Landing your ideal job does not begin and end at the job interview. What you do before and after can have as much impact as what you do and say during the interview. These tips will prepare and help you stand out from the other candidates during your job search.
These are the steps I teach in my business etiquette courses.
BEFORE THE INTERVIEW
Before heading into an interview, you need to do some preparation to ensure success.
Research the Company
Look at their website and review their Mission Statement, Leadership and Staff for topics you can discuss in the interview. Take note of any specific initiatives or projects highlighted on the website. Next, check out their social media for insight into their company culture. Ask yourself: Is this the type of company you want to work for?
Research the Position
What qualifications do you have that are relevant to the position? If you don’t have specific training in a certain area, look to see if it’s something you can improve on through classes or seminars. Have this information ready to share at the interview. Come up with a list of questions about the position.
Prepare for the Interview
Be prepared for common interview questions. Have your answers ready to respond to these types of questions.
Have some questions prepared to ask during the interview.
Check on the travel time to get to the interview so you aren’t late. If it’s an area you aren’t familiar with and it’s close enough, take a dry run of the travel route.
DURING THE INTERVIEW
Be on time. Yes, I know that sounds like a given but you would be surprised at the number of candidates who are late for interviews. I suggest arriving 10-15 minutes early to the location. This will allow time to walk in, use the restroom, if necessary, all without feeling rushed.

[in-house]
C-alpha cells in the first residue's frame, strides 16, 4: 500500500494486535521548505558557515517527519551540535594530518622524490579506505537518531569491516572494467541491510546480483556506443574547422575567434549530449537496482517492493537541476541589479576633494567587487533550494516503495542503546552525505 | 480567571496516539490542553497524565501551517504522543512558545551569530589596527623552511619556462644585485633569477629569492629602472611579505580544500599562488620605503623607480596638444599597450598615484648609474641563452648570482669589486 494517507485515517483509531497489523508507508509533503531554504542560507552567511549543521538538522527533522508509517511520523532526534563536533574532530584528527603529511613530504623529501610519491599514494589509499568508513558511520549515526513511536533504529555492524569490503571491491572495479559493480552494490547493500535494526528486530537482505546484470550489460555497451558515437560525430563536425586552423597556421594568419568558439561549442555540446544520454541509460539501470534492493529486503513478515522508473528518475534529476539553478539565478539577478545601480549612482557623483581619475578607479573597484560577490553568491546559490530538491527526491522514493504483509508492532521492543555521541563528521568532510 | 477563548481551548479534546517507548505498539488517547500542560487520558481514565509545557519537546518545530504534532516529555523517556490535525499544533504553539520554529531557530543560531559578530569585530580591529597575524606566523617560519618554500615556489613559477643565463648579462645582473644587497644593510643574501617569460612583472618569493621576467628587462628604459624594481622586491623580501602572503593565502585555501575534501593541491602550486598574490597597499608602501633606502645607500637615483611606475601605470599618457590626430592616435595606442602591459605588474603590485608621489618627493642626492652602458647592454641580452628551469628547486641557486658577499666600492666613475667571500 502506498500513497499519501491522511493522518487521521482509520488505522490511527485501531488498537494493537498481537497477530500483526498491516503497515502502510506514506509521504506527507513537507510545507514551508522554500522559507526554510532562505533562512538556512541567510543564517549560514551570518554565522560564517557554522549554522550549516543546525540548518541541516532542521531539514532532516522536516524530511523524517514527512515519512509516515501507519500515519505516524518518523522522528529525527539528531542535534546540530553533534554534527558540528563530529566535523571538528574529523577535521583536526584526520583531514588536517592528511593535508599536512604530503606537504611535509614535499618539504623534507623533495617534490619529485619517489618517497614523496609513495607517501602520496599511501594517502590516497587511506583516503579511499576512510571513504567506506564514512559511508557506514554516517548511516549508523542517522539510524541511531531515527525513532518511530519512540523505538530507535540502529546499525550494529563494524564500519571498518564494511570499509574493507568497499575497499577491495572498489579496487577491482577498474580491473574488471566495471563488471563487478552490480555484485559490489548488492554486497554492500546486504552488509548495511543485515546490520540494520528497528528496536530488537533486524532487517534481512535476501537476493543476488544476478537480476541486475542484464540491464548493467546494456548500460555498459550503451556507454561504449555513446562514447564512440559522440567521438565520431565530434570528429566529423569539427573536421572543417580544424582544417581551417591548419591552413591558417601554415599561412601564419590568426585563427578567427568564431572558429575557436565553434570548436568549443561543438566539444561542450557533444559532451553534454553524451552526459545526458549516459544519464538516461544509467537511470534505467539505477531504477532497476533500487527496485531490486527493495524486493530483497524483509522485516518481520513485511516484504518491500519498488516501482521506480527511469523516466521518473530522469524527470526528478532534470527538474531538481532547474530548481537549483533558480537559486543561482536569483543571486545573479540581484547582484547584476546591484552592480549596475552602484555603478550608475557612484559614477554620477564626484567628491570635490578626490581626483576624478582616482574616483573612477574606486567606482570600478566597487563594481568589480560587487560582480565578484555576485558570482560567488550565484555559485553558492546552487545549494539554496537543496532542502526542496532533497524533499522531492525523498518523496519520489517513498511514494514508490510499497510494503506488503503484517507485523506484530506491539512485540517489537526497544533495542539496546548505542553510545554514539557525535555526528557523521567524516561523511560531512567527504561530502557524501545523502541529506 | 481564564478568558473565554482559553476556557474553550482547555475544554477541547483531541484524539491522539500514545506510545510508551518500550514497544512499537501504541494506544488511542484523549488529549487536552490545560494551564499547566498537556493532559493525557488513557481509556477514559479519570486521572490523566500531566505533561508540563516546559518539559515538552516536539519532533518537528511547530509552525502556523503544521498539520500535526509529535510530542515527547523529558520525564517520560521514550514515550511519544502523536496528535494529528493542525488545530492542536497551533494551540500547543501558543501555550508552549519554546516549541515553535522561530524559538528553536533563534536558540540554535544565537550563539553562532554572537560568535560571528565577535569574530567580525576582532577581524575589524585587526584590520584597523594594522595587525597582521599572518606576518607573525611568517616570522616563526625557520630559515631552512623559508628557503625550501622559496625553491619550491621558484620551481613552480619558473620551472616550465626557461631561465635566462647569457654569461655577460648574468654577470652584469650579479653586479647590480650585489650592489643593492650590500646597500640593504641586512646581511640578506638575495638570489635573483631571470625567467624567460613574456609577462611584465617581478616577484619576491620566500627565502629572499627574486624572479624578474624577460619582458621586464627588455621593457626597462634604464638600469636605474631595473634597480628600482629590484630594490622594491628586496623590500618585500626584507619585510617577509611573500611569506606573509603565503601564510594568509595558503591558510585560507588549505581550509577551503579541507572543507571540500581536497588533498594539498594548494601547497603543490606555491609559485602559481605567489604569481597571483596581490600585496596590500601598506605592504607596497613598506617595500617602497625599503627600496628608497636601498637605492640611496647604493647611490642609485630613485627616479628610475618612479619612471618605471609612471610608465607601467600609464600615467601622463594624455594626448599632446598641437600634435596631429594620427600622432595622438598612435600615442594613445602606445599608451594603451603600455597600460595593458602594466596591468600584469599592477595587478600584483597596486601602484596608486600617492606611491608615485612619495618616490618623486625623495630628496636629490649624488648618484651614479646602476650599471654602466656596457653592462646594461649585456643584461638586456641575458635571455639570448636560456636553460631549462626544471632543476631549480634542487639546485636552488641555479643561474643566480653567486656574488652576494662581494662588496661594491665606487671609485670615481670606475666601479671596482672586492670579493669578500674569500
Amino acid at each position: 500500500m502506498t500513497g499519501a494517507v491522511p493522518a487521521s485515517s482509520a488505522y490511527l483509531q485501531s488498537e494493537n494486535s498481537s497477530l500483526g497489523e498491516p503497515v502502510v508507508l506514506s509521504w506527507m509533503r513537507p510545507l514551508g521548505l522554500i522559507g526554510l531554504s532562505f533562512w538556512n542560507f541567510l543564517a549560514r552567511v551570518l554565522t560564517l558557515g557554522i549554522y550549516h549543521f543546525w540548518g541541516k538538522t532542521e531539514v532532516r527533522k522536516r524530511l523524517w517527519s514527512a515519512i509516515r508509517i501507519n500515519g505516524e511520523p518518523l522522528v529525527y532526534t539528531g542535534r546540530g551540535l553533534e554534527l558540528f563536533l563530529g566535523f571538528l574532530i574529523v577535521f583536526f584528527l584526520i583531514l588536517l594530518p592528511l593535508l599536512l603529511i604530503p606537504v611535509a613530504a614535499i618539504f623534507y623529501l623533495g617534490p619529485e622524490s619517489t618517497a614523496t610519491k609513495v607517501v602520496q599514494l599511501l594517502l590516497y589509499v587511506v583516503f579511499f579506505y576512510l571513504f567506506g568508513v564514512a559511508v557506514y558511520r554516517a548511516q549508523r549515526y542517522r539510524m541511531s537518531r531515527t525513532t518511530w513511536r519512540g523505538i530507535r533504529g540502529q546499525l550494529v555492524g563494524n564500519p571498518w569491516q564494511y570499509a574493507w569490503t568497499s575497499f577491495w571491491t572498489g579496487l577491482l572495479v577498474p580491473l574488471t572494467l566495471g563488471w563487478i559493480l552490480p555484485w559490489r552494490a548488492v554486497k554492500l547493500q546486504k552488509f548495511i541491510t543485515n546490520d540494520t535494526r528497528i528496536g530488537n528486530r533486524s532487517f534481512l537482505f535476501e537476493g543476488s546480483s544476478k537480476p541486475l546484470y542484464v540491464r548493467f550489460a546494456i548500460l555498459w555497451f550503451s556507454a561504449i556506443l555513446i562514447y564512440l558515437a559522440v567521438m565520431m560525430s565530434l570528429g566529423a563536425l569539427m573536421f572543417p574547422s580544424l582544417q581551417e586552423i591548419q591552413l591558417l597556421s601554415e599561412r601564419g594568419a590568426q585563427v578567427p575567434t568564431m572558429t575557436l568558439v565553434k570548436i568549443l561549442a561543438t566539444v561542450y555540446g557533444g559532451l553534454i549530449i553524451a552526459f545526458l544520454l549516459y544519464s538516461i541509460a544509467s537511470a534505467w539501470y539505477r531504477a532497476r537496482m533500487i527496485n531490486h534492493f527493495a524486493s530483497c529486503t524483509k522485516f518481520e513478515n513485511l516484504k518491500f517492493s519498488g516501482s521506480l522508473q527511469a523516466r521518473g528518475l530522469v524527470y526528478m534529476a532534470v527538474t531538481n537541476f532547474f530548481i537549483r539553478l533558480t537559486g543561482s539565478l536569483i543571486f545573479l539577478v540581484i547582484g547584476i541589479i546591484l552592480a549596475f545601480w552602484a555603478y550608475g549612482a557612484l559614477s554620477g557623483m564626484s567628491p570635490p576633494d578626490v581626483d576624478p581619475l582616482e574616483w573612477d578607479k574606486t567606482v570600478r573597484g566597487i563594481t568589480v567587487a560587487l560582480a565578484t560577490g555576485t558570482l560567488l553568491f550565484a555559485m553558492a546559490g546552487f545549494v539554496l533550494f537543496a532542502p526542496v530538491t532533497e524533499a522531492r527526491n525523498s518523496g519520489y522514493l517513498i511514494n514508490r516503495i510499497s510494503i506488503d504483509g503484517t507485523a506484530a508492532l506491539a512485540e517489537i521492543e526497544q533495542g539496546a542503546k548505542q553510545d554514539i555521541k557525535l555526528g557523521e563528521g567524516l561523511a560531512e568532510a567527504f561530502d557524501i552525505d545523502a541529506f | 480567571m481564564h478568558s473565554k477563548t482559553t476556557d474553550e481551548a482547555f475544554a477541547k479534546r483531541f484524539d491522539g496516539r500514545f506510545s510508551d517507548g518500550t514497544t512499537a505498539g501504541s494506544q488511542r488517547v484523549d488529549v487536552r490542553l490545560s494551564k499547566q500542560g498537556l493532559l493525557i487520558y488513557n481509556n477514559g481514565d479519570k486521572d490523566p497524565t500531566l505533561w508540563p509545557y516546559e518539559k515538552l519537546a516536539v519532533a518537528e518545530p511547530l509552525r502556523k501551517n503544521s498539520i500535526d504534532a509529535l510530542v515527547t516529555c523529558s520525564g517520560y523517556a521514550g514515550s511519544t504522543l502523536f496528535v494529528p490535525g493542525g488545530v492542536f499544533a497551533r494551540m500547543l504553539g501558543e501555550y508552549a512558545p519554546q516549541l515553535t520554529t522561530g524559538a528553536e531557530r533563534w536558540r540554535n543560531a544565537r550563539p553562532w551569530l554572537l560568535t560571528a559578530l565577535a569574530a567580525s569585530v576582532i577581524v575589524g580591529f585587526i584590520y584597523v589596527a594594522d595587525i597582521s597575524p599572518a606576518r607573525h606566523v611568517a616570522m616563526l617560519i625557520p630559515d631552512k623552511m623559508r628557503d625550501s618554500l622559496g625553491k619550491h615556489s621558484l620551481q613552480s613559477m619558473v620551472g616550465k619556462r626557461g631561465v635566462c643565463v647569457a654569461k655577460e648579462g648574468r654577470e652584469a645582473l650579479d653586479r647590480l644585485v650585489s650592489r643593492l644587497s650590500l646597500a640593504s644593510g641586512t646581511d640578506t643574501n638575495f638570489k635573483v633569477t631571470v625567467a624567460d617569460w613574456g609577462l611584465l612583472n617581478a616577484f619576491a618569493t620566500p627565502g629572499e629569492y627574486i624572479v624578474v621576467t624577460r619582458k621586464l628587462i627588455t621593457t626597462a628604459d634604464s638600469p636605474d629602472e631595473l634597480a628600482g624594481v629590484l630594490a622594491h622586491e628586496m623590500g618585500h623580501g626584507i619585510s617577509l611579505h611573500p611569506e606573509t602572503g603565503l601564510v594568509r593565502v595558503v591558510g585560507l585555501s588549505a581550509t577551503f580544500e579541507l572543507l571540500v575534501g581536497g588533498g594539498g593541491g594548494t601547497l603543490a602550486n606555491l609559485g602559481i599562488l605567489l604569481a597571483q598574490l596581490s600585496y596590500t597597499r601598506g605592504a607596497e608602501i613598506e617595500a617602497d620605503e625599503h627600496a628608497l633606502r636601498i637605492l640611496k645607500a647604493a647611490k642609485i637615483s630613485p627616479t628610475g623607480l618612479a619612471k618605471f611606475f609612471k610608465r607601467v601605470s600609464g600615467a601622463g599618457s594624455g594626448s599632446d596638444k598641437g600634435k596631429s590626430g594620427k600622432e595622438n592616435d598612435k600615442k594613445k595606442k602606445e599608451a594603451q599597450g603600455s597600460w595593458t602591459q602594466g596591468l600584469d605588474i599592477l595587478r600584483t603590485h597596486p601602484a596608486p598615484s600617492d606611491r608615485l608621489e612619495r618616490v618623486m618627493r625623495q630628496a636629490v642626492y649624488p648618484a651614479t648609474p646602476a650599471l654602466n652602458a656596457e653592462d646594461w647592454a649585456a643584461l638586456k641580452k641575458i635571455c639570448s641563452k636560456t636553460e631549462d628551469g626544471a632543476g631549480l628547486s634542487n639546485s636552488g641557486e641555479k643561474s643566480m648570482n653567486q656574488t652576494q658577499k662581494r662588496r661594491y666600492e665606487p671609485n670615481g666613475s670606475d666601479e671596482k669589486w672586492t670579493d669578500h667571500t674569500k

Bring extra copies of your resume and references even if you have already have a copy. Also, remember to bring a notebook and pen to take notes. Please do not take notes on your phone. It can give the appearance that you aren’t paying attention and instead are scrolling through social media.
Dress appropriately for the position you are interviewing for. Dress codes have evolved since the pandemic and in some job environments they have become more casual. If you’re unsure what would be appropriate attire, do a little research on the company website and social media accounts.
No matter what you wear make sure your clothes are clean and wrinkle free. Set out your clothes the night before. Inspect them for loose threads, stains or holes and either fix them or select something different to wear.
Have good posture, make eye contact and give a solid handshake. Not too tight and not too limp on the handshake.
Do not talk negatively about previous employers or co-workers.
Be prepared to share specific examples of work that you’ve done that are related to the position for which you are interviewing.
At the conclusion of the interview, ask if any additional interviews are required. It’s also perfectly acceptable to ask when to expect a decision.
AFTER THE JOB INTERVIEW
Send an email within 24 hours, thanking them for the opportunity to interview for the position. If they requested additional information during the interview, you can do so in the “thank you” email.
Some may say that a handwritten thank you note is obsolete but I believe it will set you apart from the other candidates. That is why I highly recommend that you send a handwritten note the next day, again thanking them for the opportunity and that you look forward to hearing their decision.
If you have not received a response within the time frame stated at the interview, a follow up phone call asking if a decision has been made is appropriate.
The bottom line is to do your research before the job interview and follow up afterwards. These two things will give you the confidence and set you apart from the other candidates.
Suzy Lins is a certified etiquette trainer located in Southern California. Educating on manners and etiquette to help people gain confidence to master business and social situations is the core of her teaching.